Related:

Columbia River Treaty: What’s on the table?



tyler.harper@nelsonstar.com

Like us on Facebook and follow us on Twitter

Get local stories you won't find anywhere else right to your inbox.
Sign up here

Just Posted

Toronto Public Health nurse Lalaine Agarin makes preparations at Toronto’s mass vaccination clinic, Jan. 17, 2021. THE CANADIAN PRESS/Frank Gunn
3 deaths, 234 new cases of COVID-19 in Interior Health over the weekend

One death connected to outbreak at Kamloops’ Royal Inland Hospital, where 20 patients and 28 staff have tested positive

People skate on a lake in a city park in Montreal, Sunday, January 10, 2021. THE CANADIAN PRESS/Graham Hughes
The end of hugs: How COVID-19 has changed daily life a year after Canada’s 1st case

Today marks the one year anniversary of COVID-19 landing in Canada

A member of the Avalanche Canada South Rockies field team gathers important snowpack data that is used to produce daily avalanche forecasts for the region. (Photo by Jennifer Coulter)
Avalanche Canada receives $180k for office renovations

The money was granted through Community Gaming Grant

The rocks are painted and then hidden around town. Those who find them can keep them, leave them where they are or hide them elsewhere. (Submitted)
Spreading love and kindness in Nakusp

New group launched to nurture rock painting and hunting community

Crews with Discovery Channel film as an Aggressive Towing driver moves a Grumman S2F Tracker aircraft around a 90-degree turn from its compound and onto the road on Saturday, Jan. 23, 2021. It was the “most difficult” part of the move for the airplane, one organizer said. (Jenna Hauck/ Chilliwack Progress)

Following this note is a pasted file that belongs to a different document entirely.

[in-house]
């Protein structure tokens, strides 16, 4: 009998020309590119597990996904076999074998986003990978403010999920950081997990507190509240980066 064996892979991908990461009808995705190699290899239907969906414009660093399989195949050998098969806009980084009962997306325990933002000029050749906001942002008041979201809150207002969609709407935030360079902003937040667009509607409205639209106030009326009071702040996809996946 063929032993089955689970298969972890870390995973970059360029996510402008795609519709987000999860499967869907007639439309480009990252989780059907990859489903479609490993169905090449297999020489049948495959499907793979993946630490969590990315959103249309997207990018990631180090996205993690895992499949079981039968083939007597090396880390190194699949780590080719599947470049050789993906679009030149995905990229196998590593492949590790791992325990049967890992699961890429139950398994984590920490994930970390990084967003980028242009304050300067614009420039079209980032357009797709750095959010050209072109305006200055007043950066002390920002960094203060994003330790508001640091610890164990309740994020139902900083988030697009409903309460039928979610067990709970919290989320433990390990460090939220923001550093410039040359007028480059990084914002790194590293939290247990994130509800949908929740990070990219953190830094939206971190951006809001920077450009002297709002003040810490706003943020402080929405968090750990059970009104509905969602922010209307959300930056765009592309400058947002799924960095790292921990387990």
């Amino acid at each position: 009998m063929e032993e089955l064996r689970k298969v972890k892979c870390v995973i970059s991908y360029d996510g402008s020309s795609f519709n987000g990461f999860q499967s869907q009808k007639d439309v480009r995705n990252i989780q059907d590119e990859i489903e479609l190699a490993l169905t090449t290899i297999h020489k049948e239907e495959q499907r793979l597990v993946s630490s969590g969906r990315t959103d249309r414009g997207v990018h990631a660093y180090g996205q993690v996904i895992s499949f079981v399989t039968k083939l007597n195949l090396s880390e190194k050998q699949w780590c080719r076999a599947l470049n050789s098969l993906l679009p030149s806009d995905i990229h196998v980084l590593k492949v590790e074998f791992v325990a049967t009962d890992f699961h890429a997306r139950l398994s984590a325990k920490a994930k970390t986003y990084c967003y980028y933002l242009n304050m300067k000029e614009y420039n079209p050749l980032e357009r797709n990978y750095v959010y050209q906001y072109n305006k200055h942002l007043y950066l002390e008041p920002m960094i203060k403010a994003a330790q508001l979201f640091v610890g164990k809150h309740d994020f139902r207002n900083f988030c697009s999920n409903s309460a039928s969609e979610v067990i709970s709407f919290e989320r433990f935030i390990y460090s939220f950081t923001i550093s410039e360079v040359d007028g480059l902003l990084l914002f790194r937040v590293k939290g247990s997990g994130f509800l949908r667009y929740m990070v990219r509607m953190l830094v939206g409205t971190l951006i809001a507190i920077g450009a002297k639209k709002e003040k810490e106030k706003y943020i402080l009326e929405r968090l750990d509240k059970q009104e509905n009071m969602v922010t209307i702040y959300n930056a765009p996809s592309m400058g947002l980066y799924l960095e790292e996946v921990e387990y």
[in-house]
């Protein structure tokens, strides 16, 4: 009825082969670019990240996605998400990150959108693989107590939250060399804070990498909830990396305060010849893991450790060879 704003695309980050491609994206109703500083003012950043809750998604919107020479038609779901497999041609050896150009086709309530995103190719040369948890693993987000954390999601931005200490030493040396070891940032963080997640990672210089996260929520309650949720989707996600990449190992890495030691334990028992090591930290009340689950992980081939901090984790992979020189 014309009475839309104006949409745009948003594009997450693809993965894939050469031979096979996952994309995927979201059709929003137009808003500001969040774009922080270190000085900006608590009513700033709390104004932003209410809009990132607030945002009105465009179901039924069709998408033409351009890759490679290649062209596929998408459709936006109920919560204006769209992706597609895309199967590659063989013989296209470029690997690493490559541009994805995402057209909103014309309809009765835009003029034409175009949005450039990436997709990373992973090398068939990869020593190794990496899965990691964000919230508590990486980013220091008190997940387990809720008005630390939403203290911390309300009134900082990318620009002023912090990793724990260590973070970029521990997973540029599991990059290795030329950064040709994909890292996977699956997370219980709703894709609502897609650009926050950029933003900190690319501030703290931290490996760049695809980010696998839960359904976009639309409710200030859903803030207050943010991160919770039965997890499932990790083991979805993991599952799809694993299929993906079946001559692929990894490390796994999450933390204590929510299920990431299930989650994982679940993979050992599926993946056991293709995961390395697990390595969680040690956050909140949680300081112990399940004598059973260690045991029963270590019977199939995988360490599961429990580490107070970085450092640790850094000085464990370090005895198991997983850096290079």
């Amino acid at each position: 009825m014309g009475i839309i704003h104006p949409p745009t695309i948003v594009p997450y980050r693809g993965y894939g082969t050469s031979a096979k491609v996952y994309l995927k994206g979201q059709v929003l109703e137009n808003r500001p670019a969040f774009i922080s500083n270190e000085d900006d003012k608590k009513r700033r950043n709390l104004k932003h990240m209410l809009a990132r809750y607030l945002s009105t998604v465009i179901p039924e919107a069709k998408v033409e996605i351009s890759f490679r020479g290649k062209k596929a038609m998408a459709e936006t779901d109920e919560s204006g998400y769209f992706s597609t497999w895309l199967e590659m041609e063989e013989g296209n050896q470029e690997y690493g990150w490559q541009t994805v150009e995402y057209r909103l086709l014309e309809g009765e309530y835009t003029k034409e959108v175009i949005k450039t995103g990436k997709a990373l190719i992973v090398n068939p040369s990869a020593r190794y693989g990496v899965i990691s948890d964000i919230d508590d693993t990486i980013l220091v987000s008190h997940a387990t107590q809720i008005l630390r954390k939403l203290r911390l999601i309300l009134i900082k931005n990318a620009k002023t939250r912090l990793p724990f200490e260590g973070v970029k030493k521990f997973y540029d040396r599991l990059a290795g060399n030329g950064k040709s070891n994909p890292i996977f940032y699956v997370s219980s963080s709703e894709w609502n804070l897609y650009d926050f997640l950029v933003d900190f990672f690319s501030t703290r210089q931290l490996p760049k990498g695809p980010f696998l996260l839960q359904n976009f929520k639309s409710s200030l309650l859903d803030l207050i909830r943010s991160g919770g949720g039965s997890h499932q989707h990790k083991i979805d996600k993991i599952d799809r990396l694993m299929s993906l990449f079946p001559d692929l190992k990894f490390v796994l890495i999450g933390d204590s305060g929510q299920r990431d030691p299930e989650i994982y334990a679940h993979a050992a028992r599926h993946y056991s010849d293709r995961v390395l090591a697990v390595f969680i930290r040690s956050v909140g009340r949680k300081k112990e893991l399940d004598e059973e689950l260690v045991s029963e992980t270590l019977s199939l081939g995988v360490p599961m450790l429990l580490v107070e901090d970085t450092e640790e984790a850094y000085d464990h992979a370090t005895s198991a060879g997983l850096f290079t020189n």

VIDEO: Vintage military plane gets towed from Chilliwack to Greater Victoria

Grumman CP-121 Tracker’s eventual home the British Columbia Aviation Museum on Vancouver Island

Heather Barker. (File)
Manslaughter charge laid in Vernon woman’s 2018 death

Shaun Ross Wiebe, 43, faces manslaughter and assault charges related to the death of Heather Barker

Zaudanawng “Jay-Dan” Maran in his Creston home. Hanging on the wall behind him is a logo of Kachin’s Manaw festival. Photo: Aaron Hemens
From Myanmar to Creston: The story of a refugee

In October 2007, Zaudanawng “Jay-Dan” Maran and his friends encountered a woman being sexually assaulted by two Myanmar soldiers.

Kamloops This Week.
48 COVID-19 cases and one death associated with outbreak at Kamloops hospital

One of the 20 patients infected has died, meanwhile 28 staff with COVID-19 are isolating at home

The City of Vernon is sending a letter to the provincial government to request that church be deemed an essential service amid the pandemic. (Brendan Shykora - Morning Star)
Vernon mayor scolded for revealing stance on making church essential

Coun. Scott Anderson calls Cummings’ actions ‘arrogant’

Join Black Press Media and Do Some Good
Join Black Press Media and Do Some Good

Pay it Forward program supports local businesses in their community giving

The scene of a serious crash on Highway 33 in Kelowna that killed one and severely injured two others on June 20, 2018. (File)
Driver found guilty of causing death, injury in 2018 Kelowna crash

Travis Ryan Hennessy will face sentencing at a later date

(Michael Rodriguez - Capital News staff)
Downtown stairwell fire suspicious, Kelowna RCMP say

Crews were called to Gotham Nightclub for a report of a stairwell fire

Rolling seven-day average of cases by B.C. health authority to Jan. 21. Fraser Health in purple, Vancouver Coastal red, Interior Health orange, Northern Health green and Vancouver Island blue. (B.C. Centre for Disease Control)
2nd COVID vaccine doses on hold as B.C. delivery delayed again

New COVID-19 cases slowing in Fraser Health region

Most Read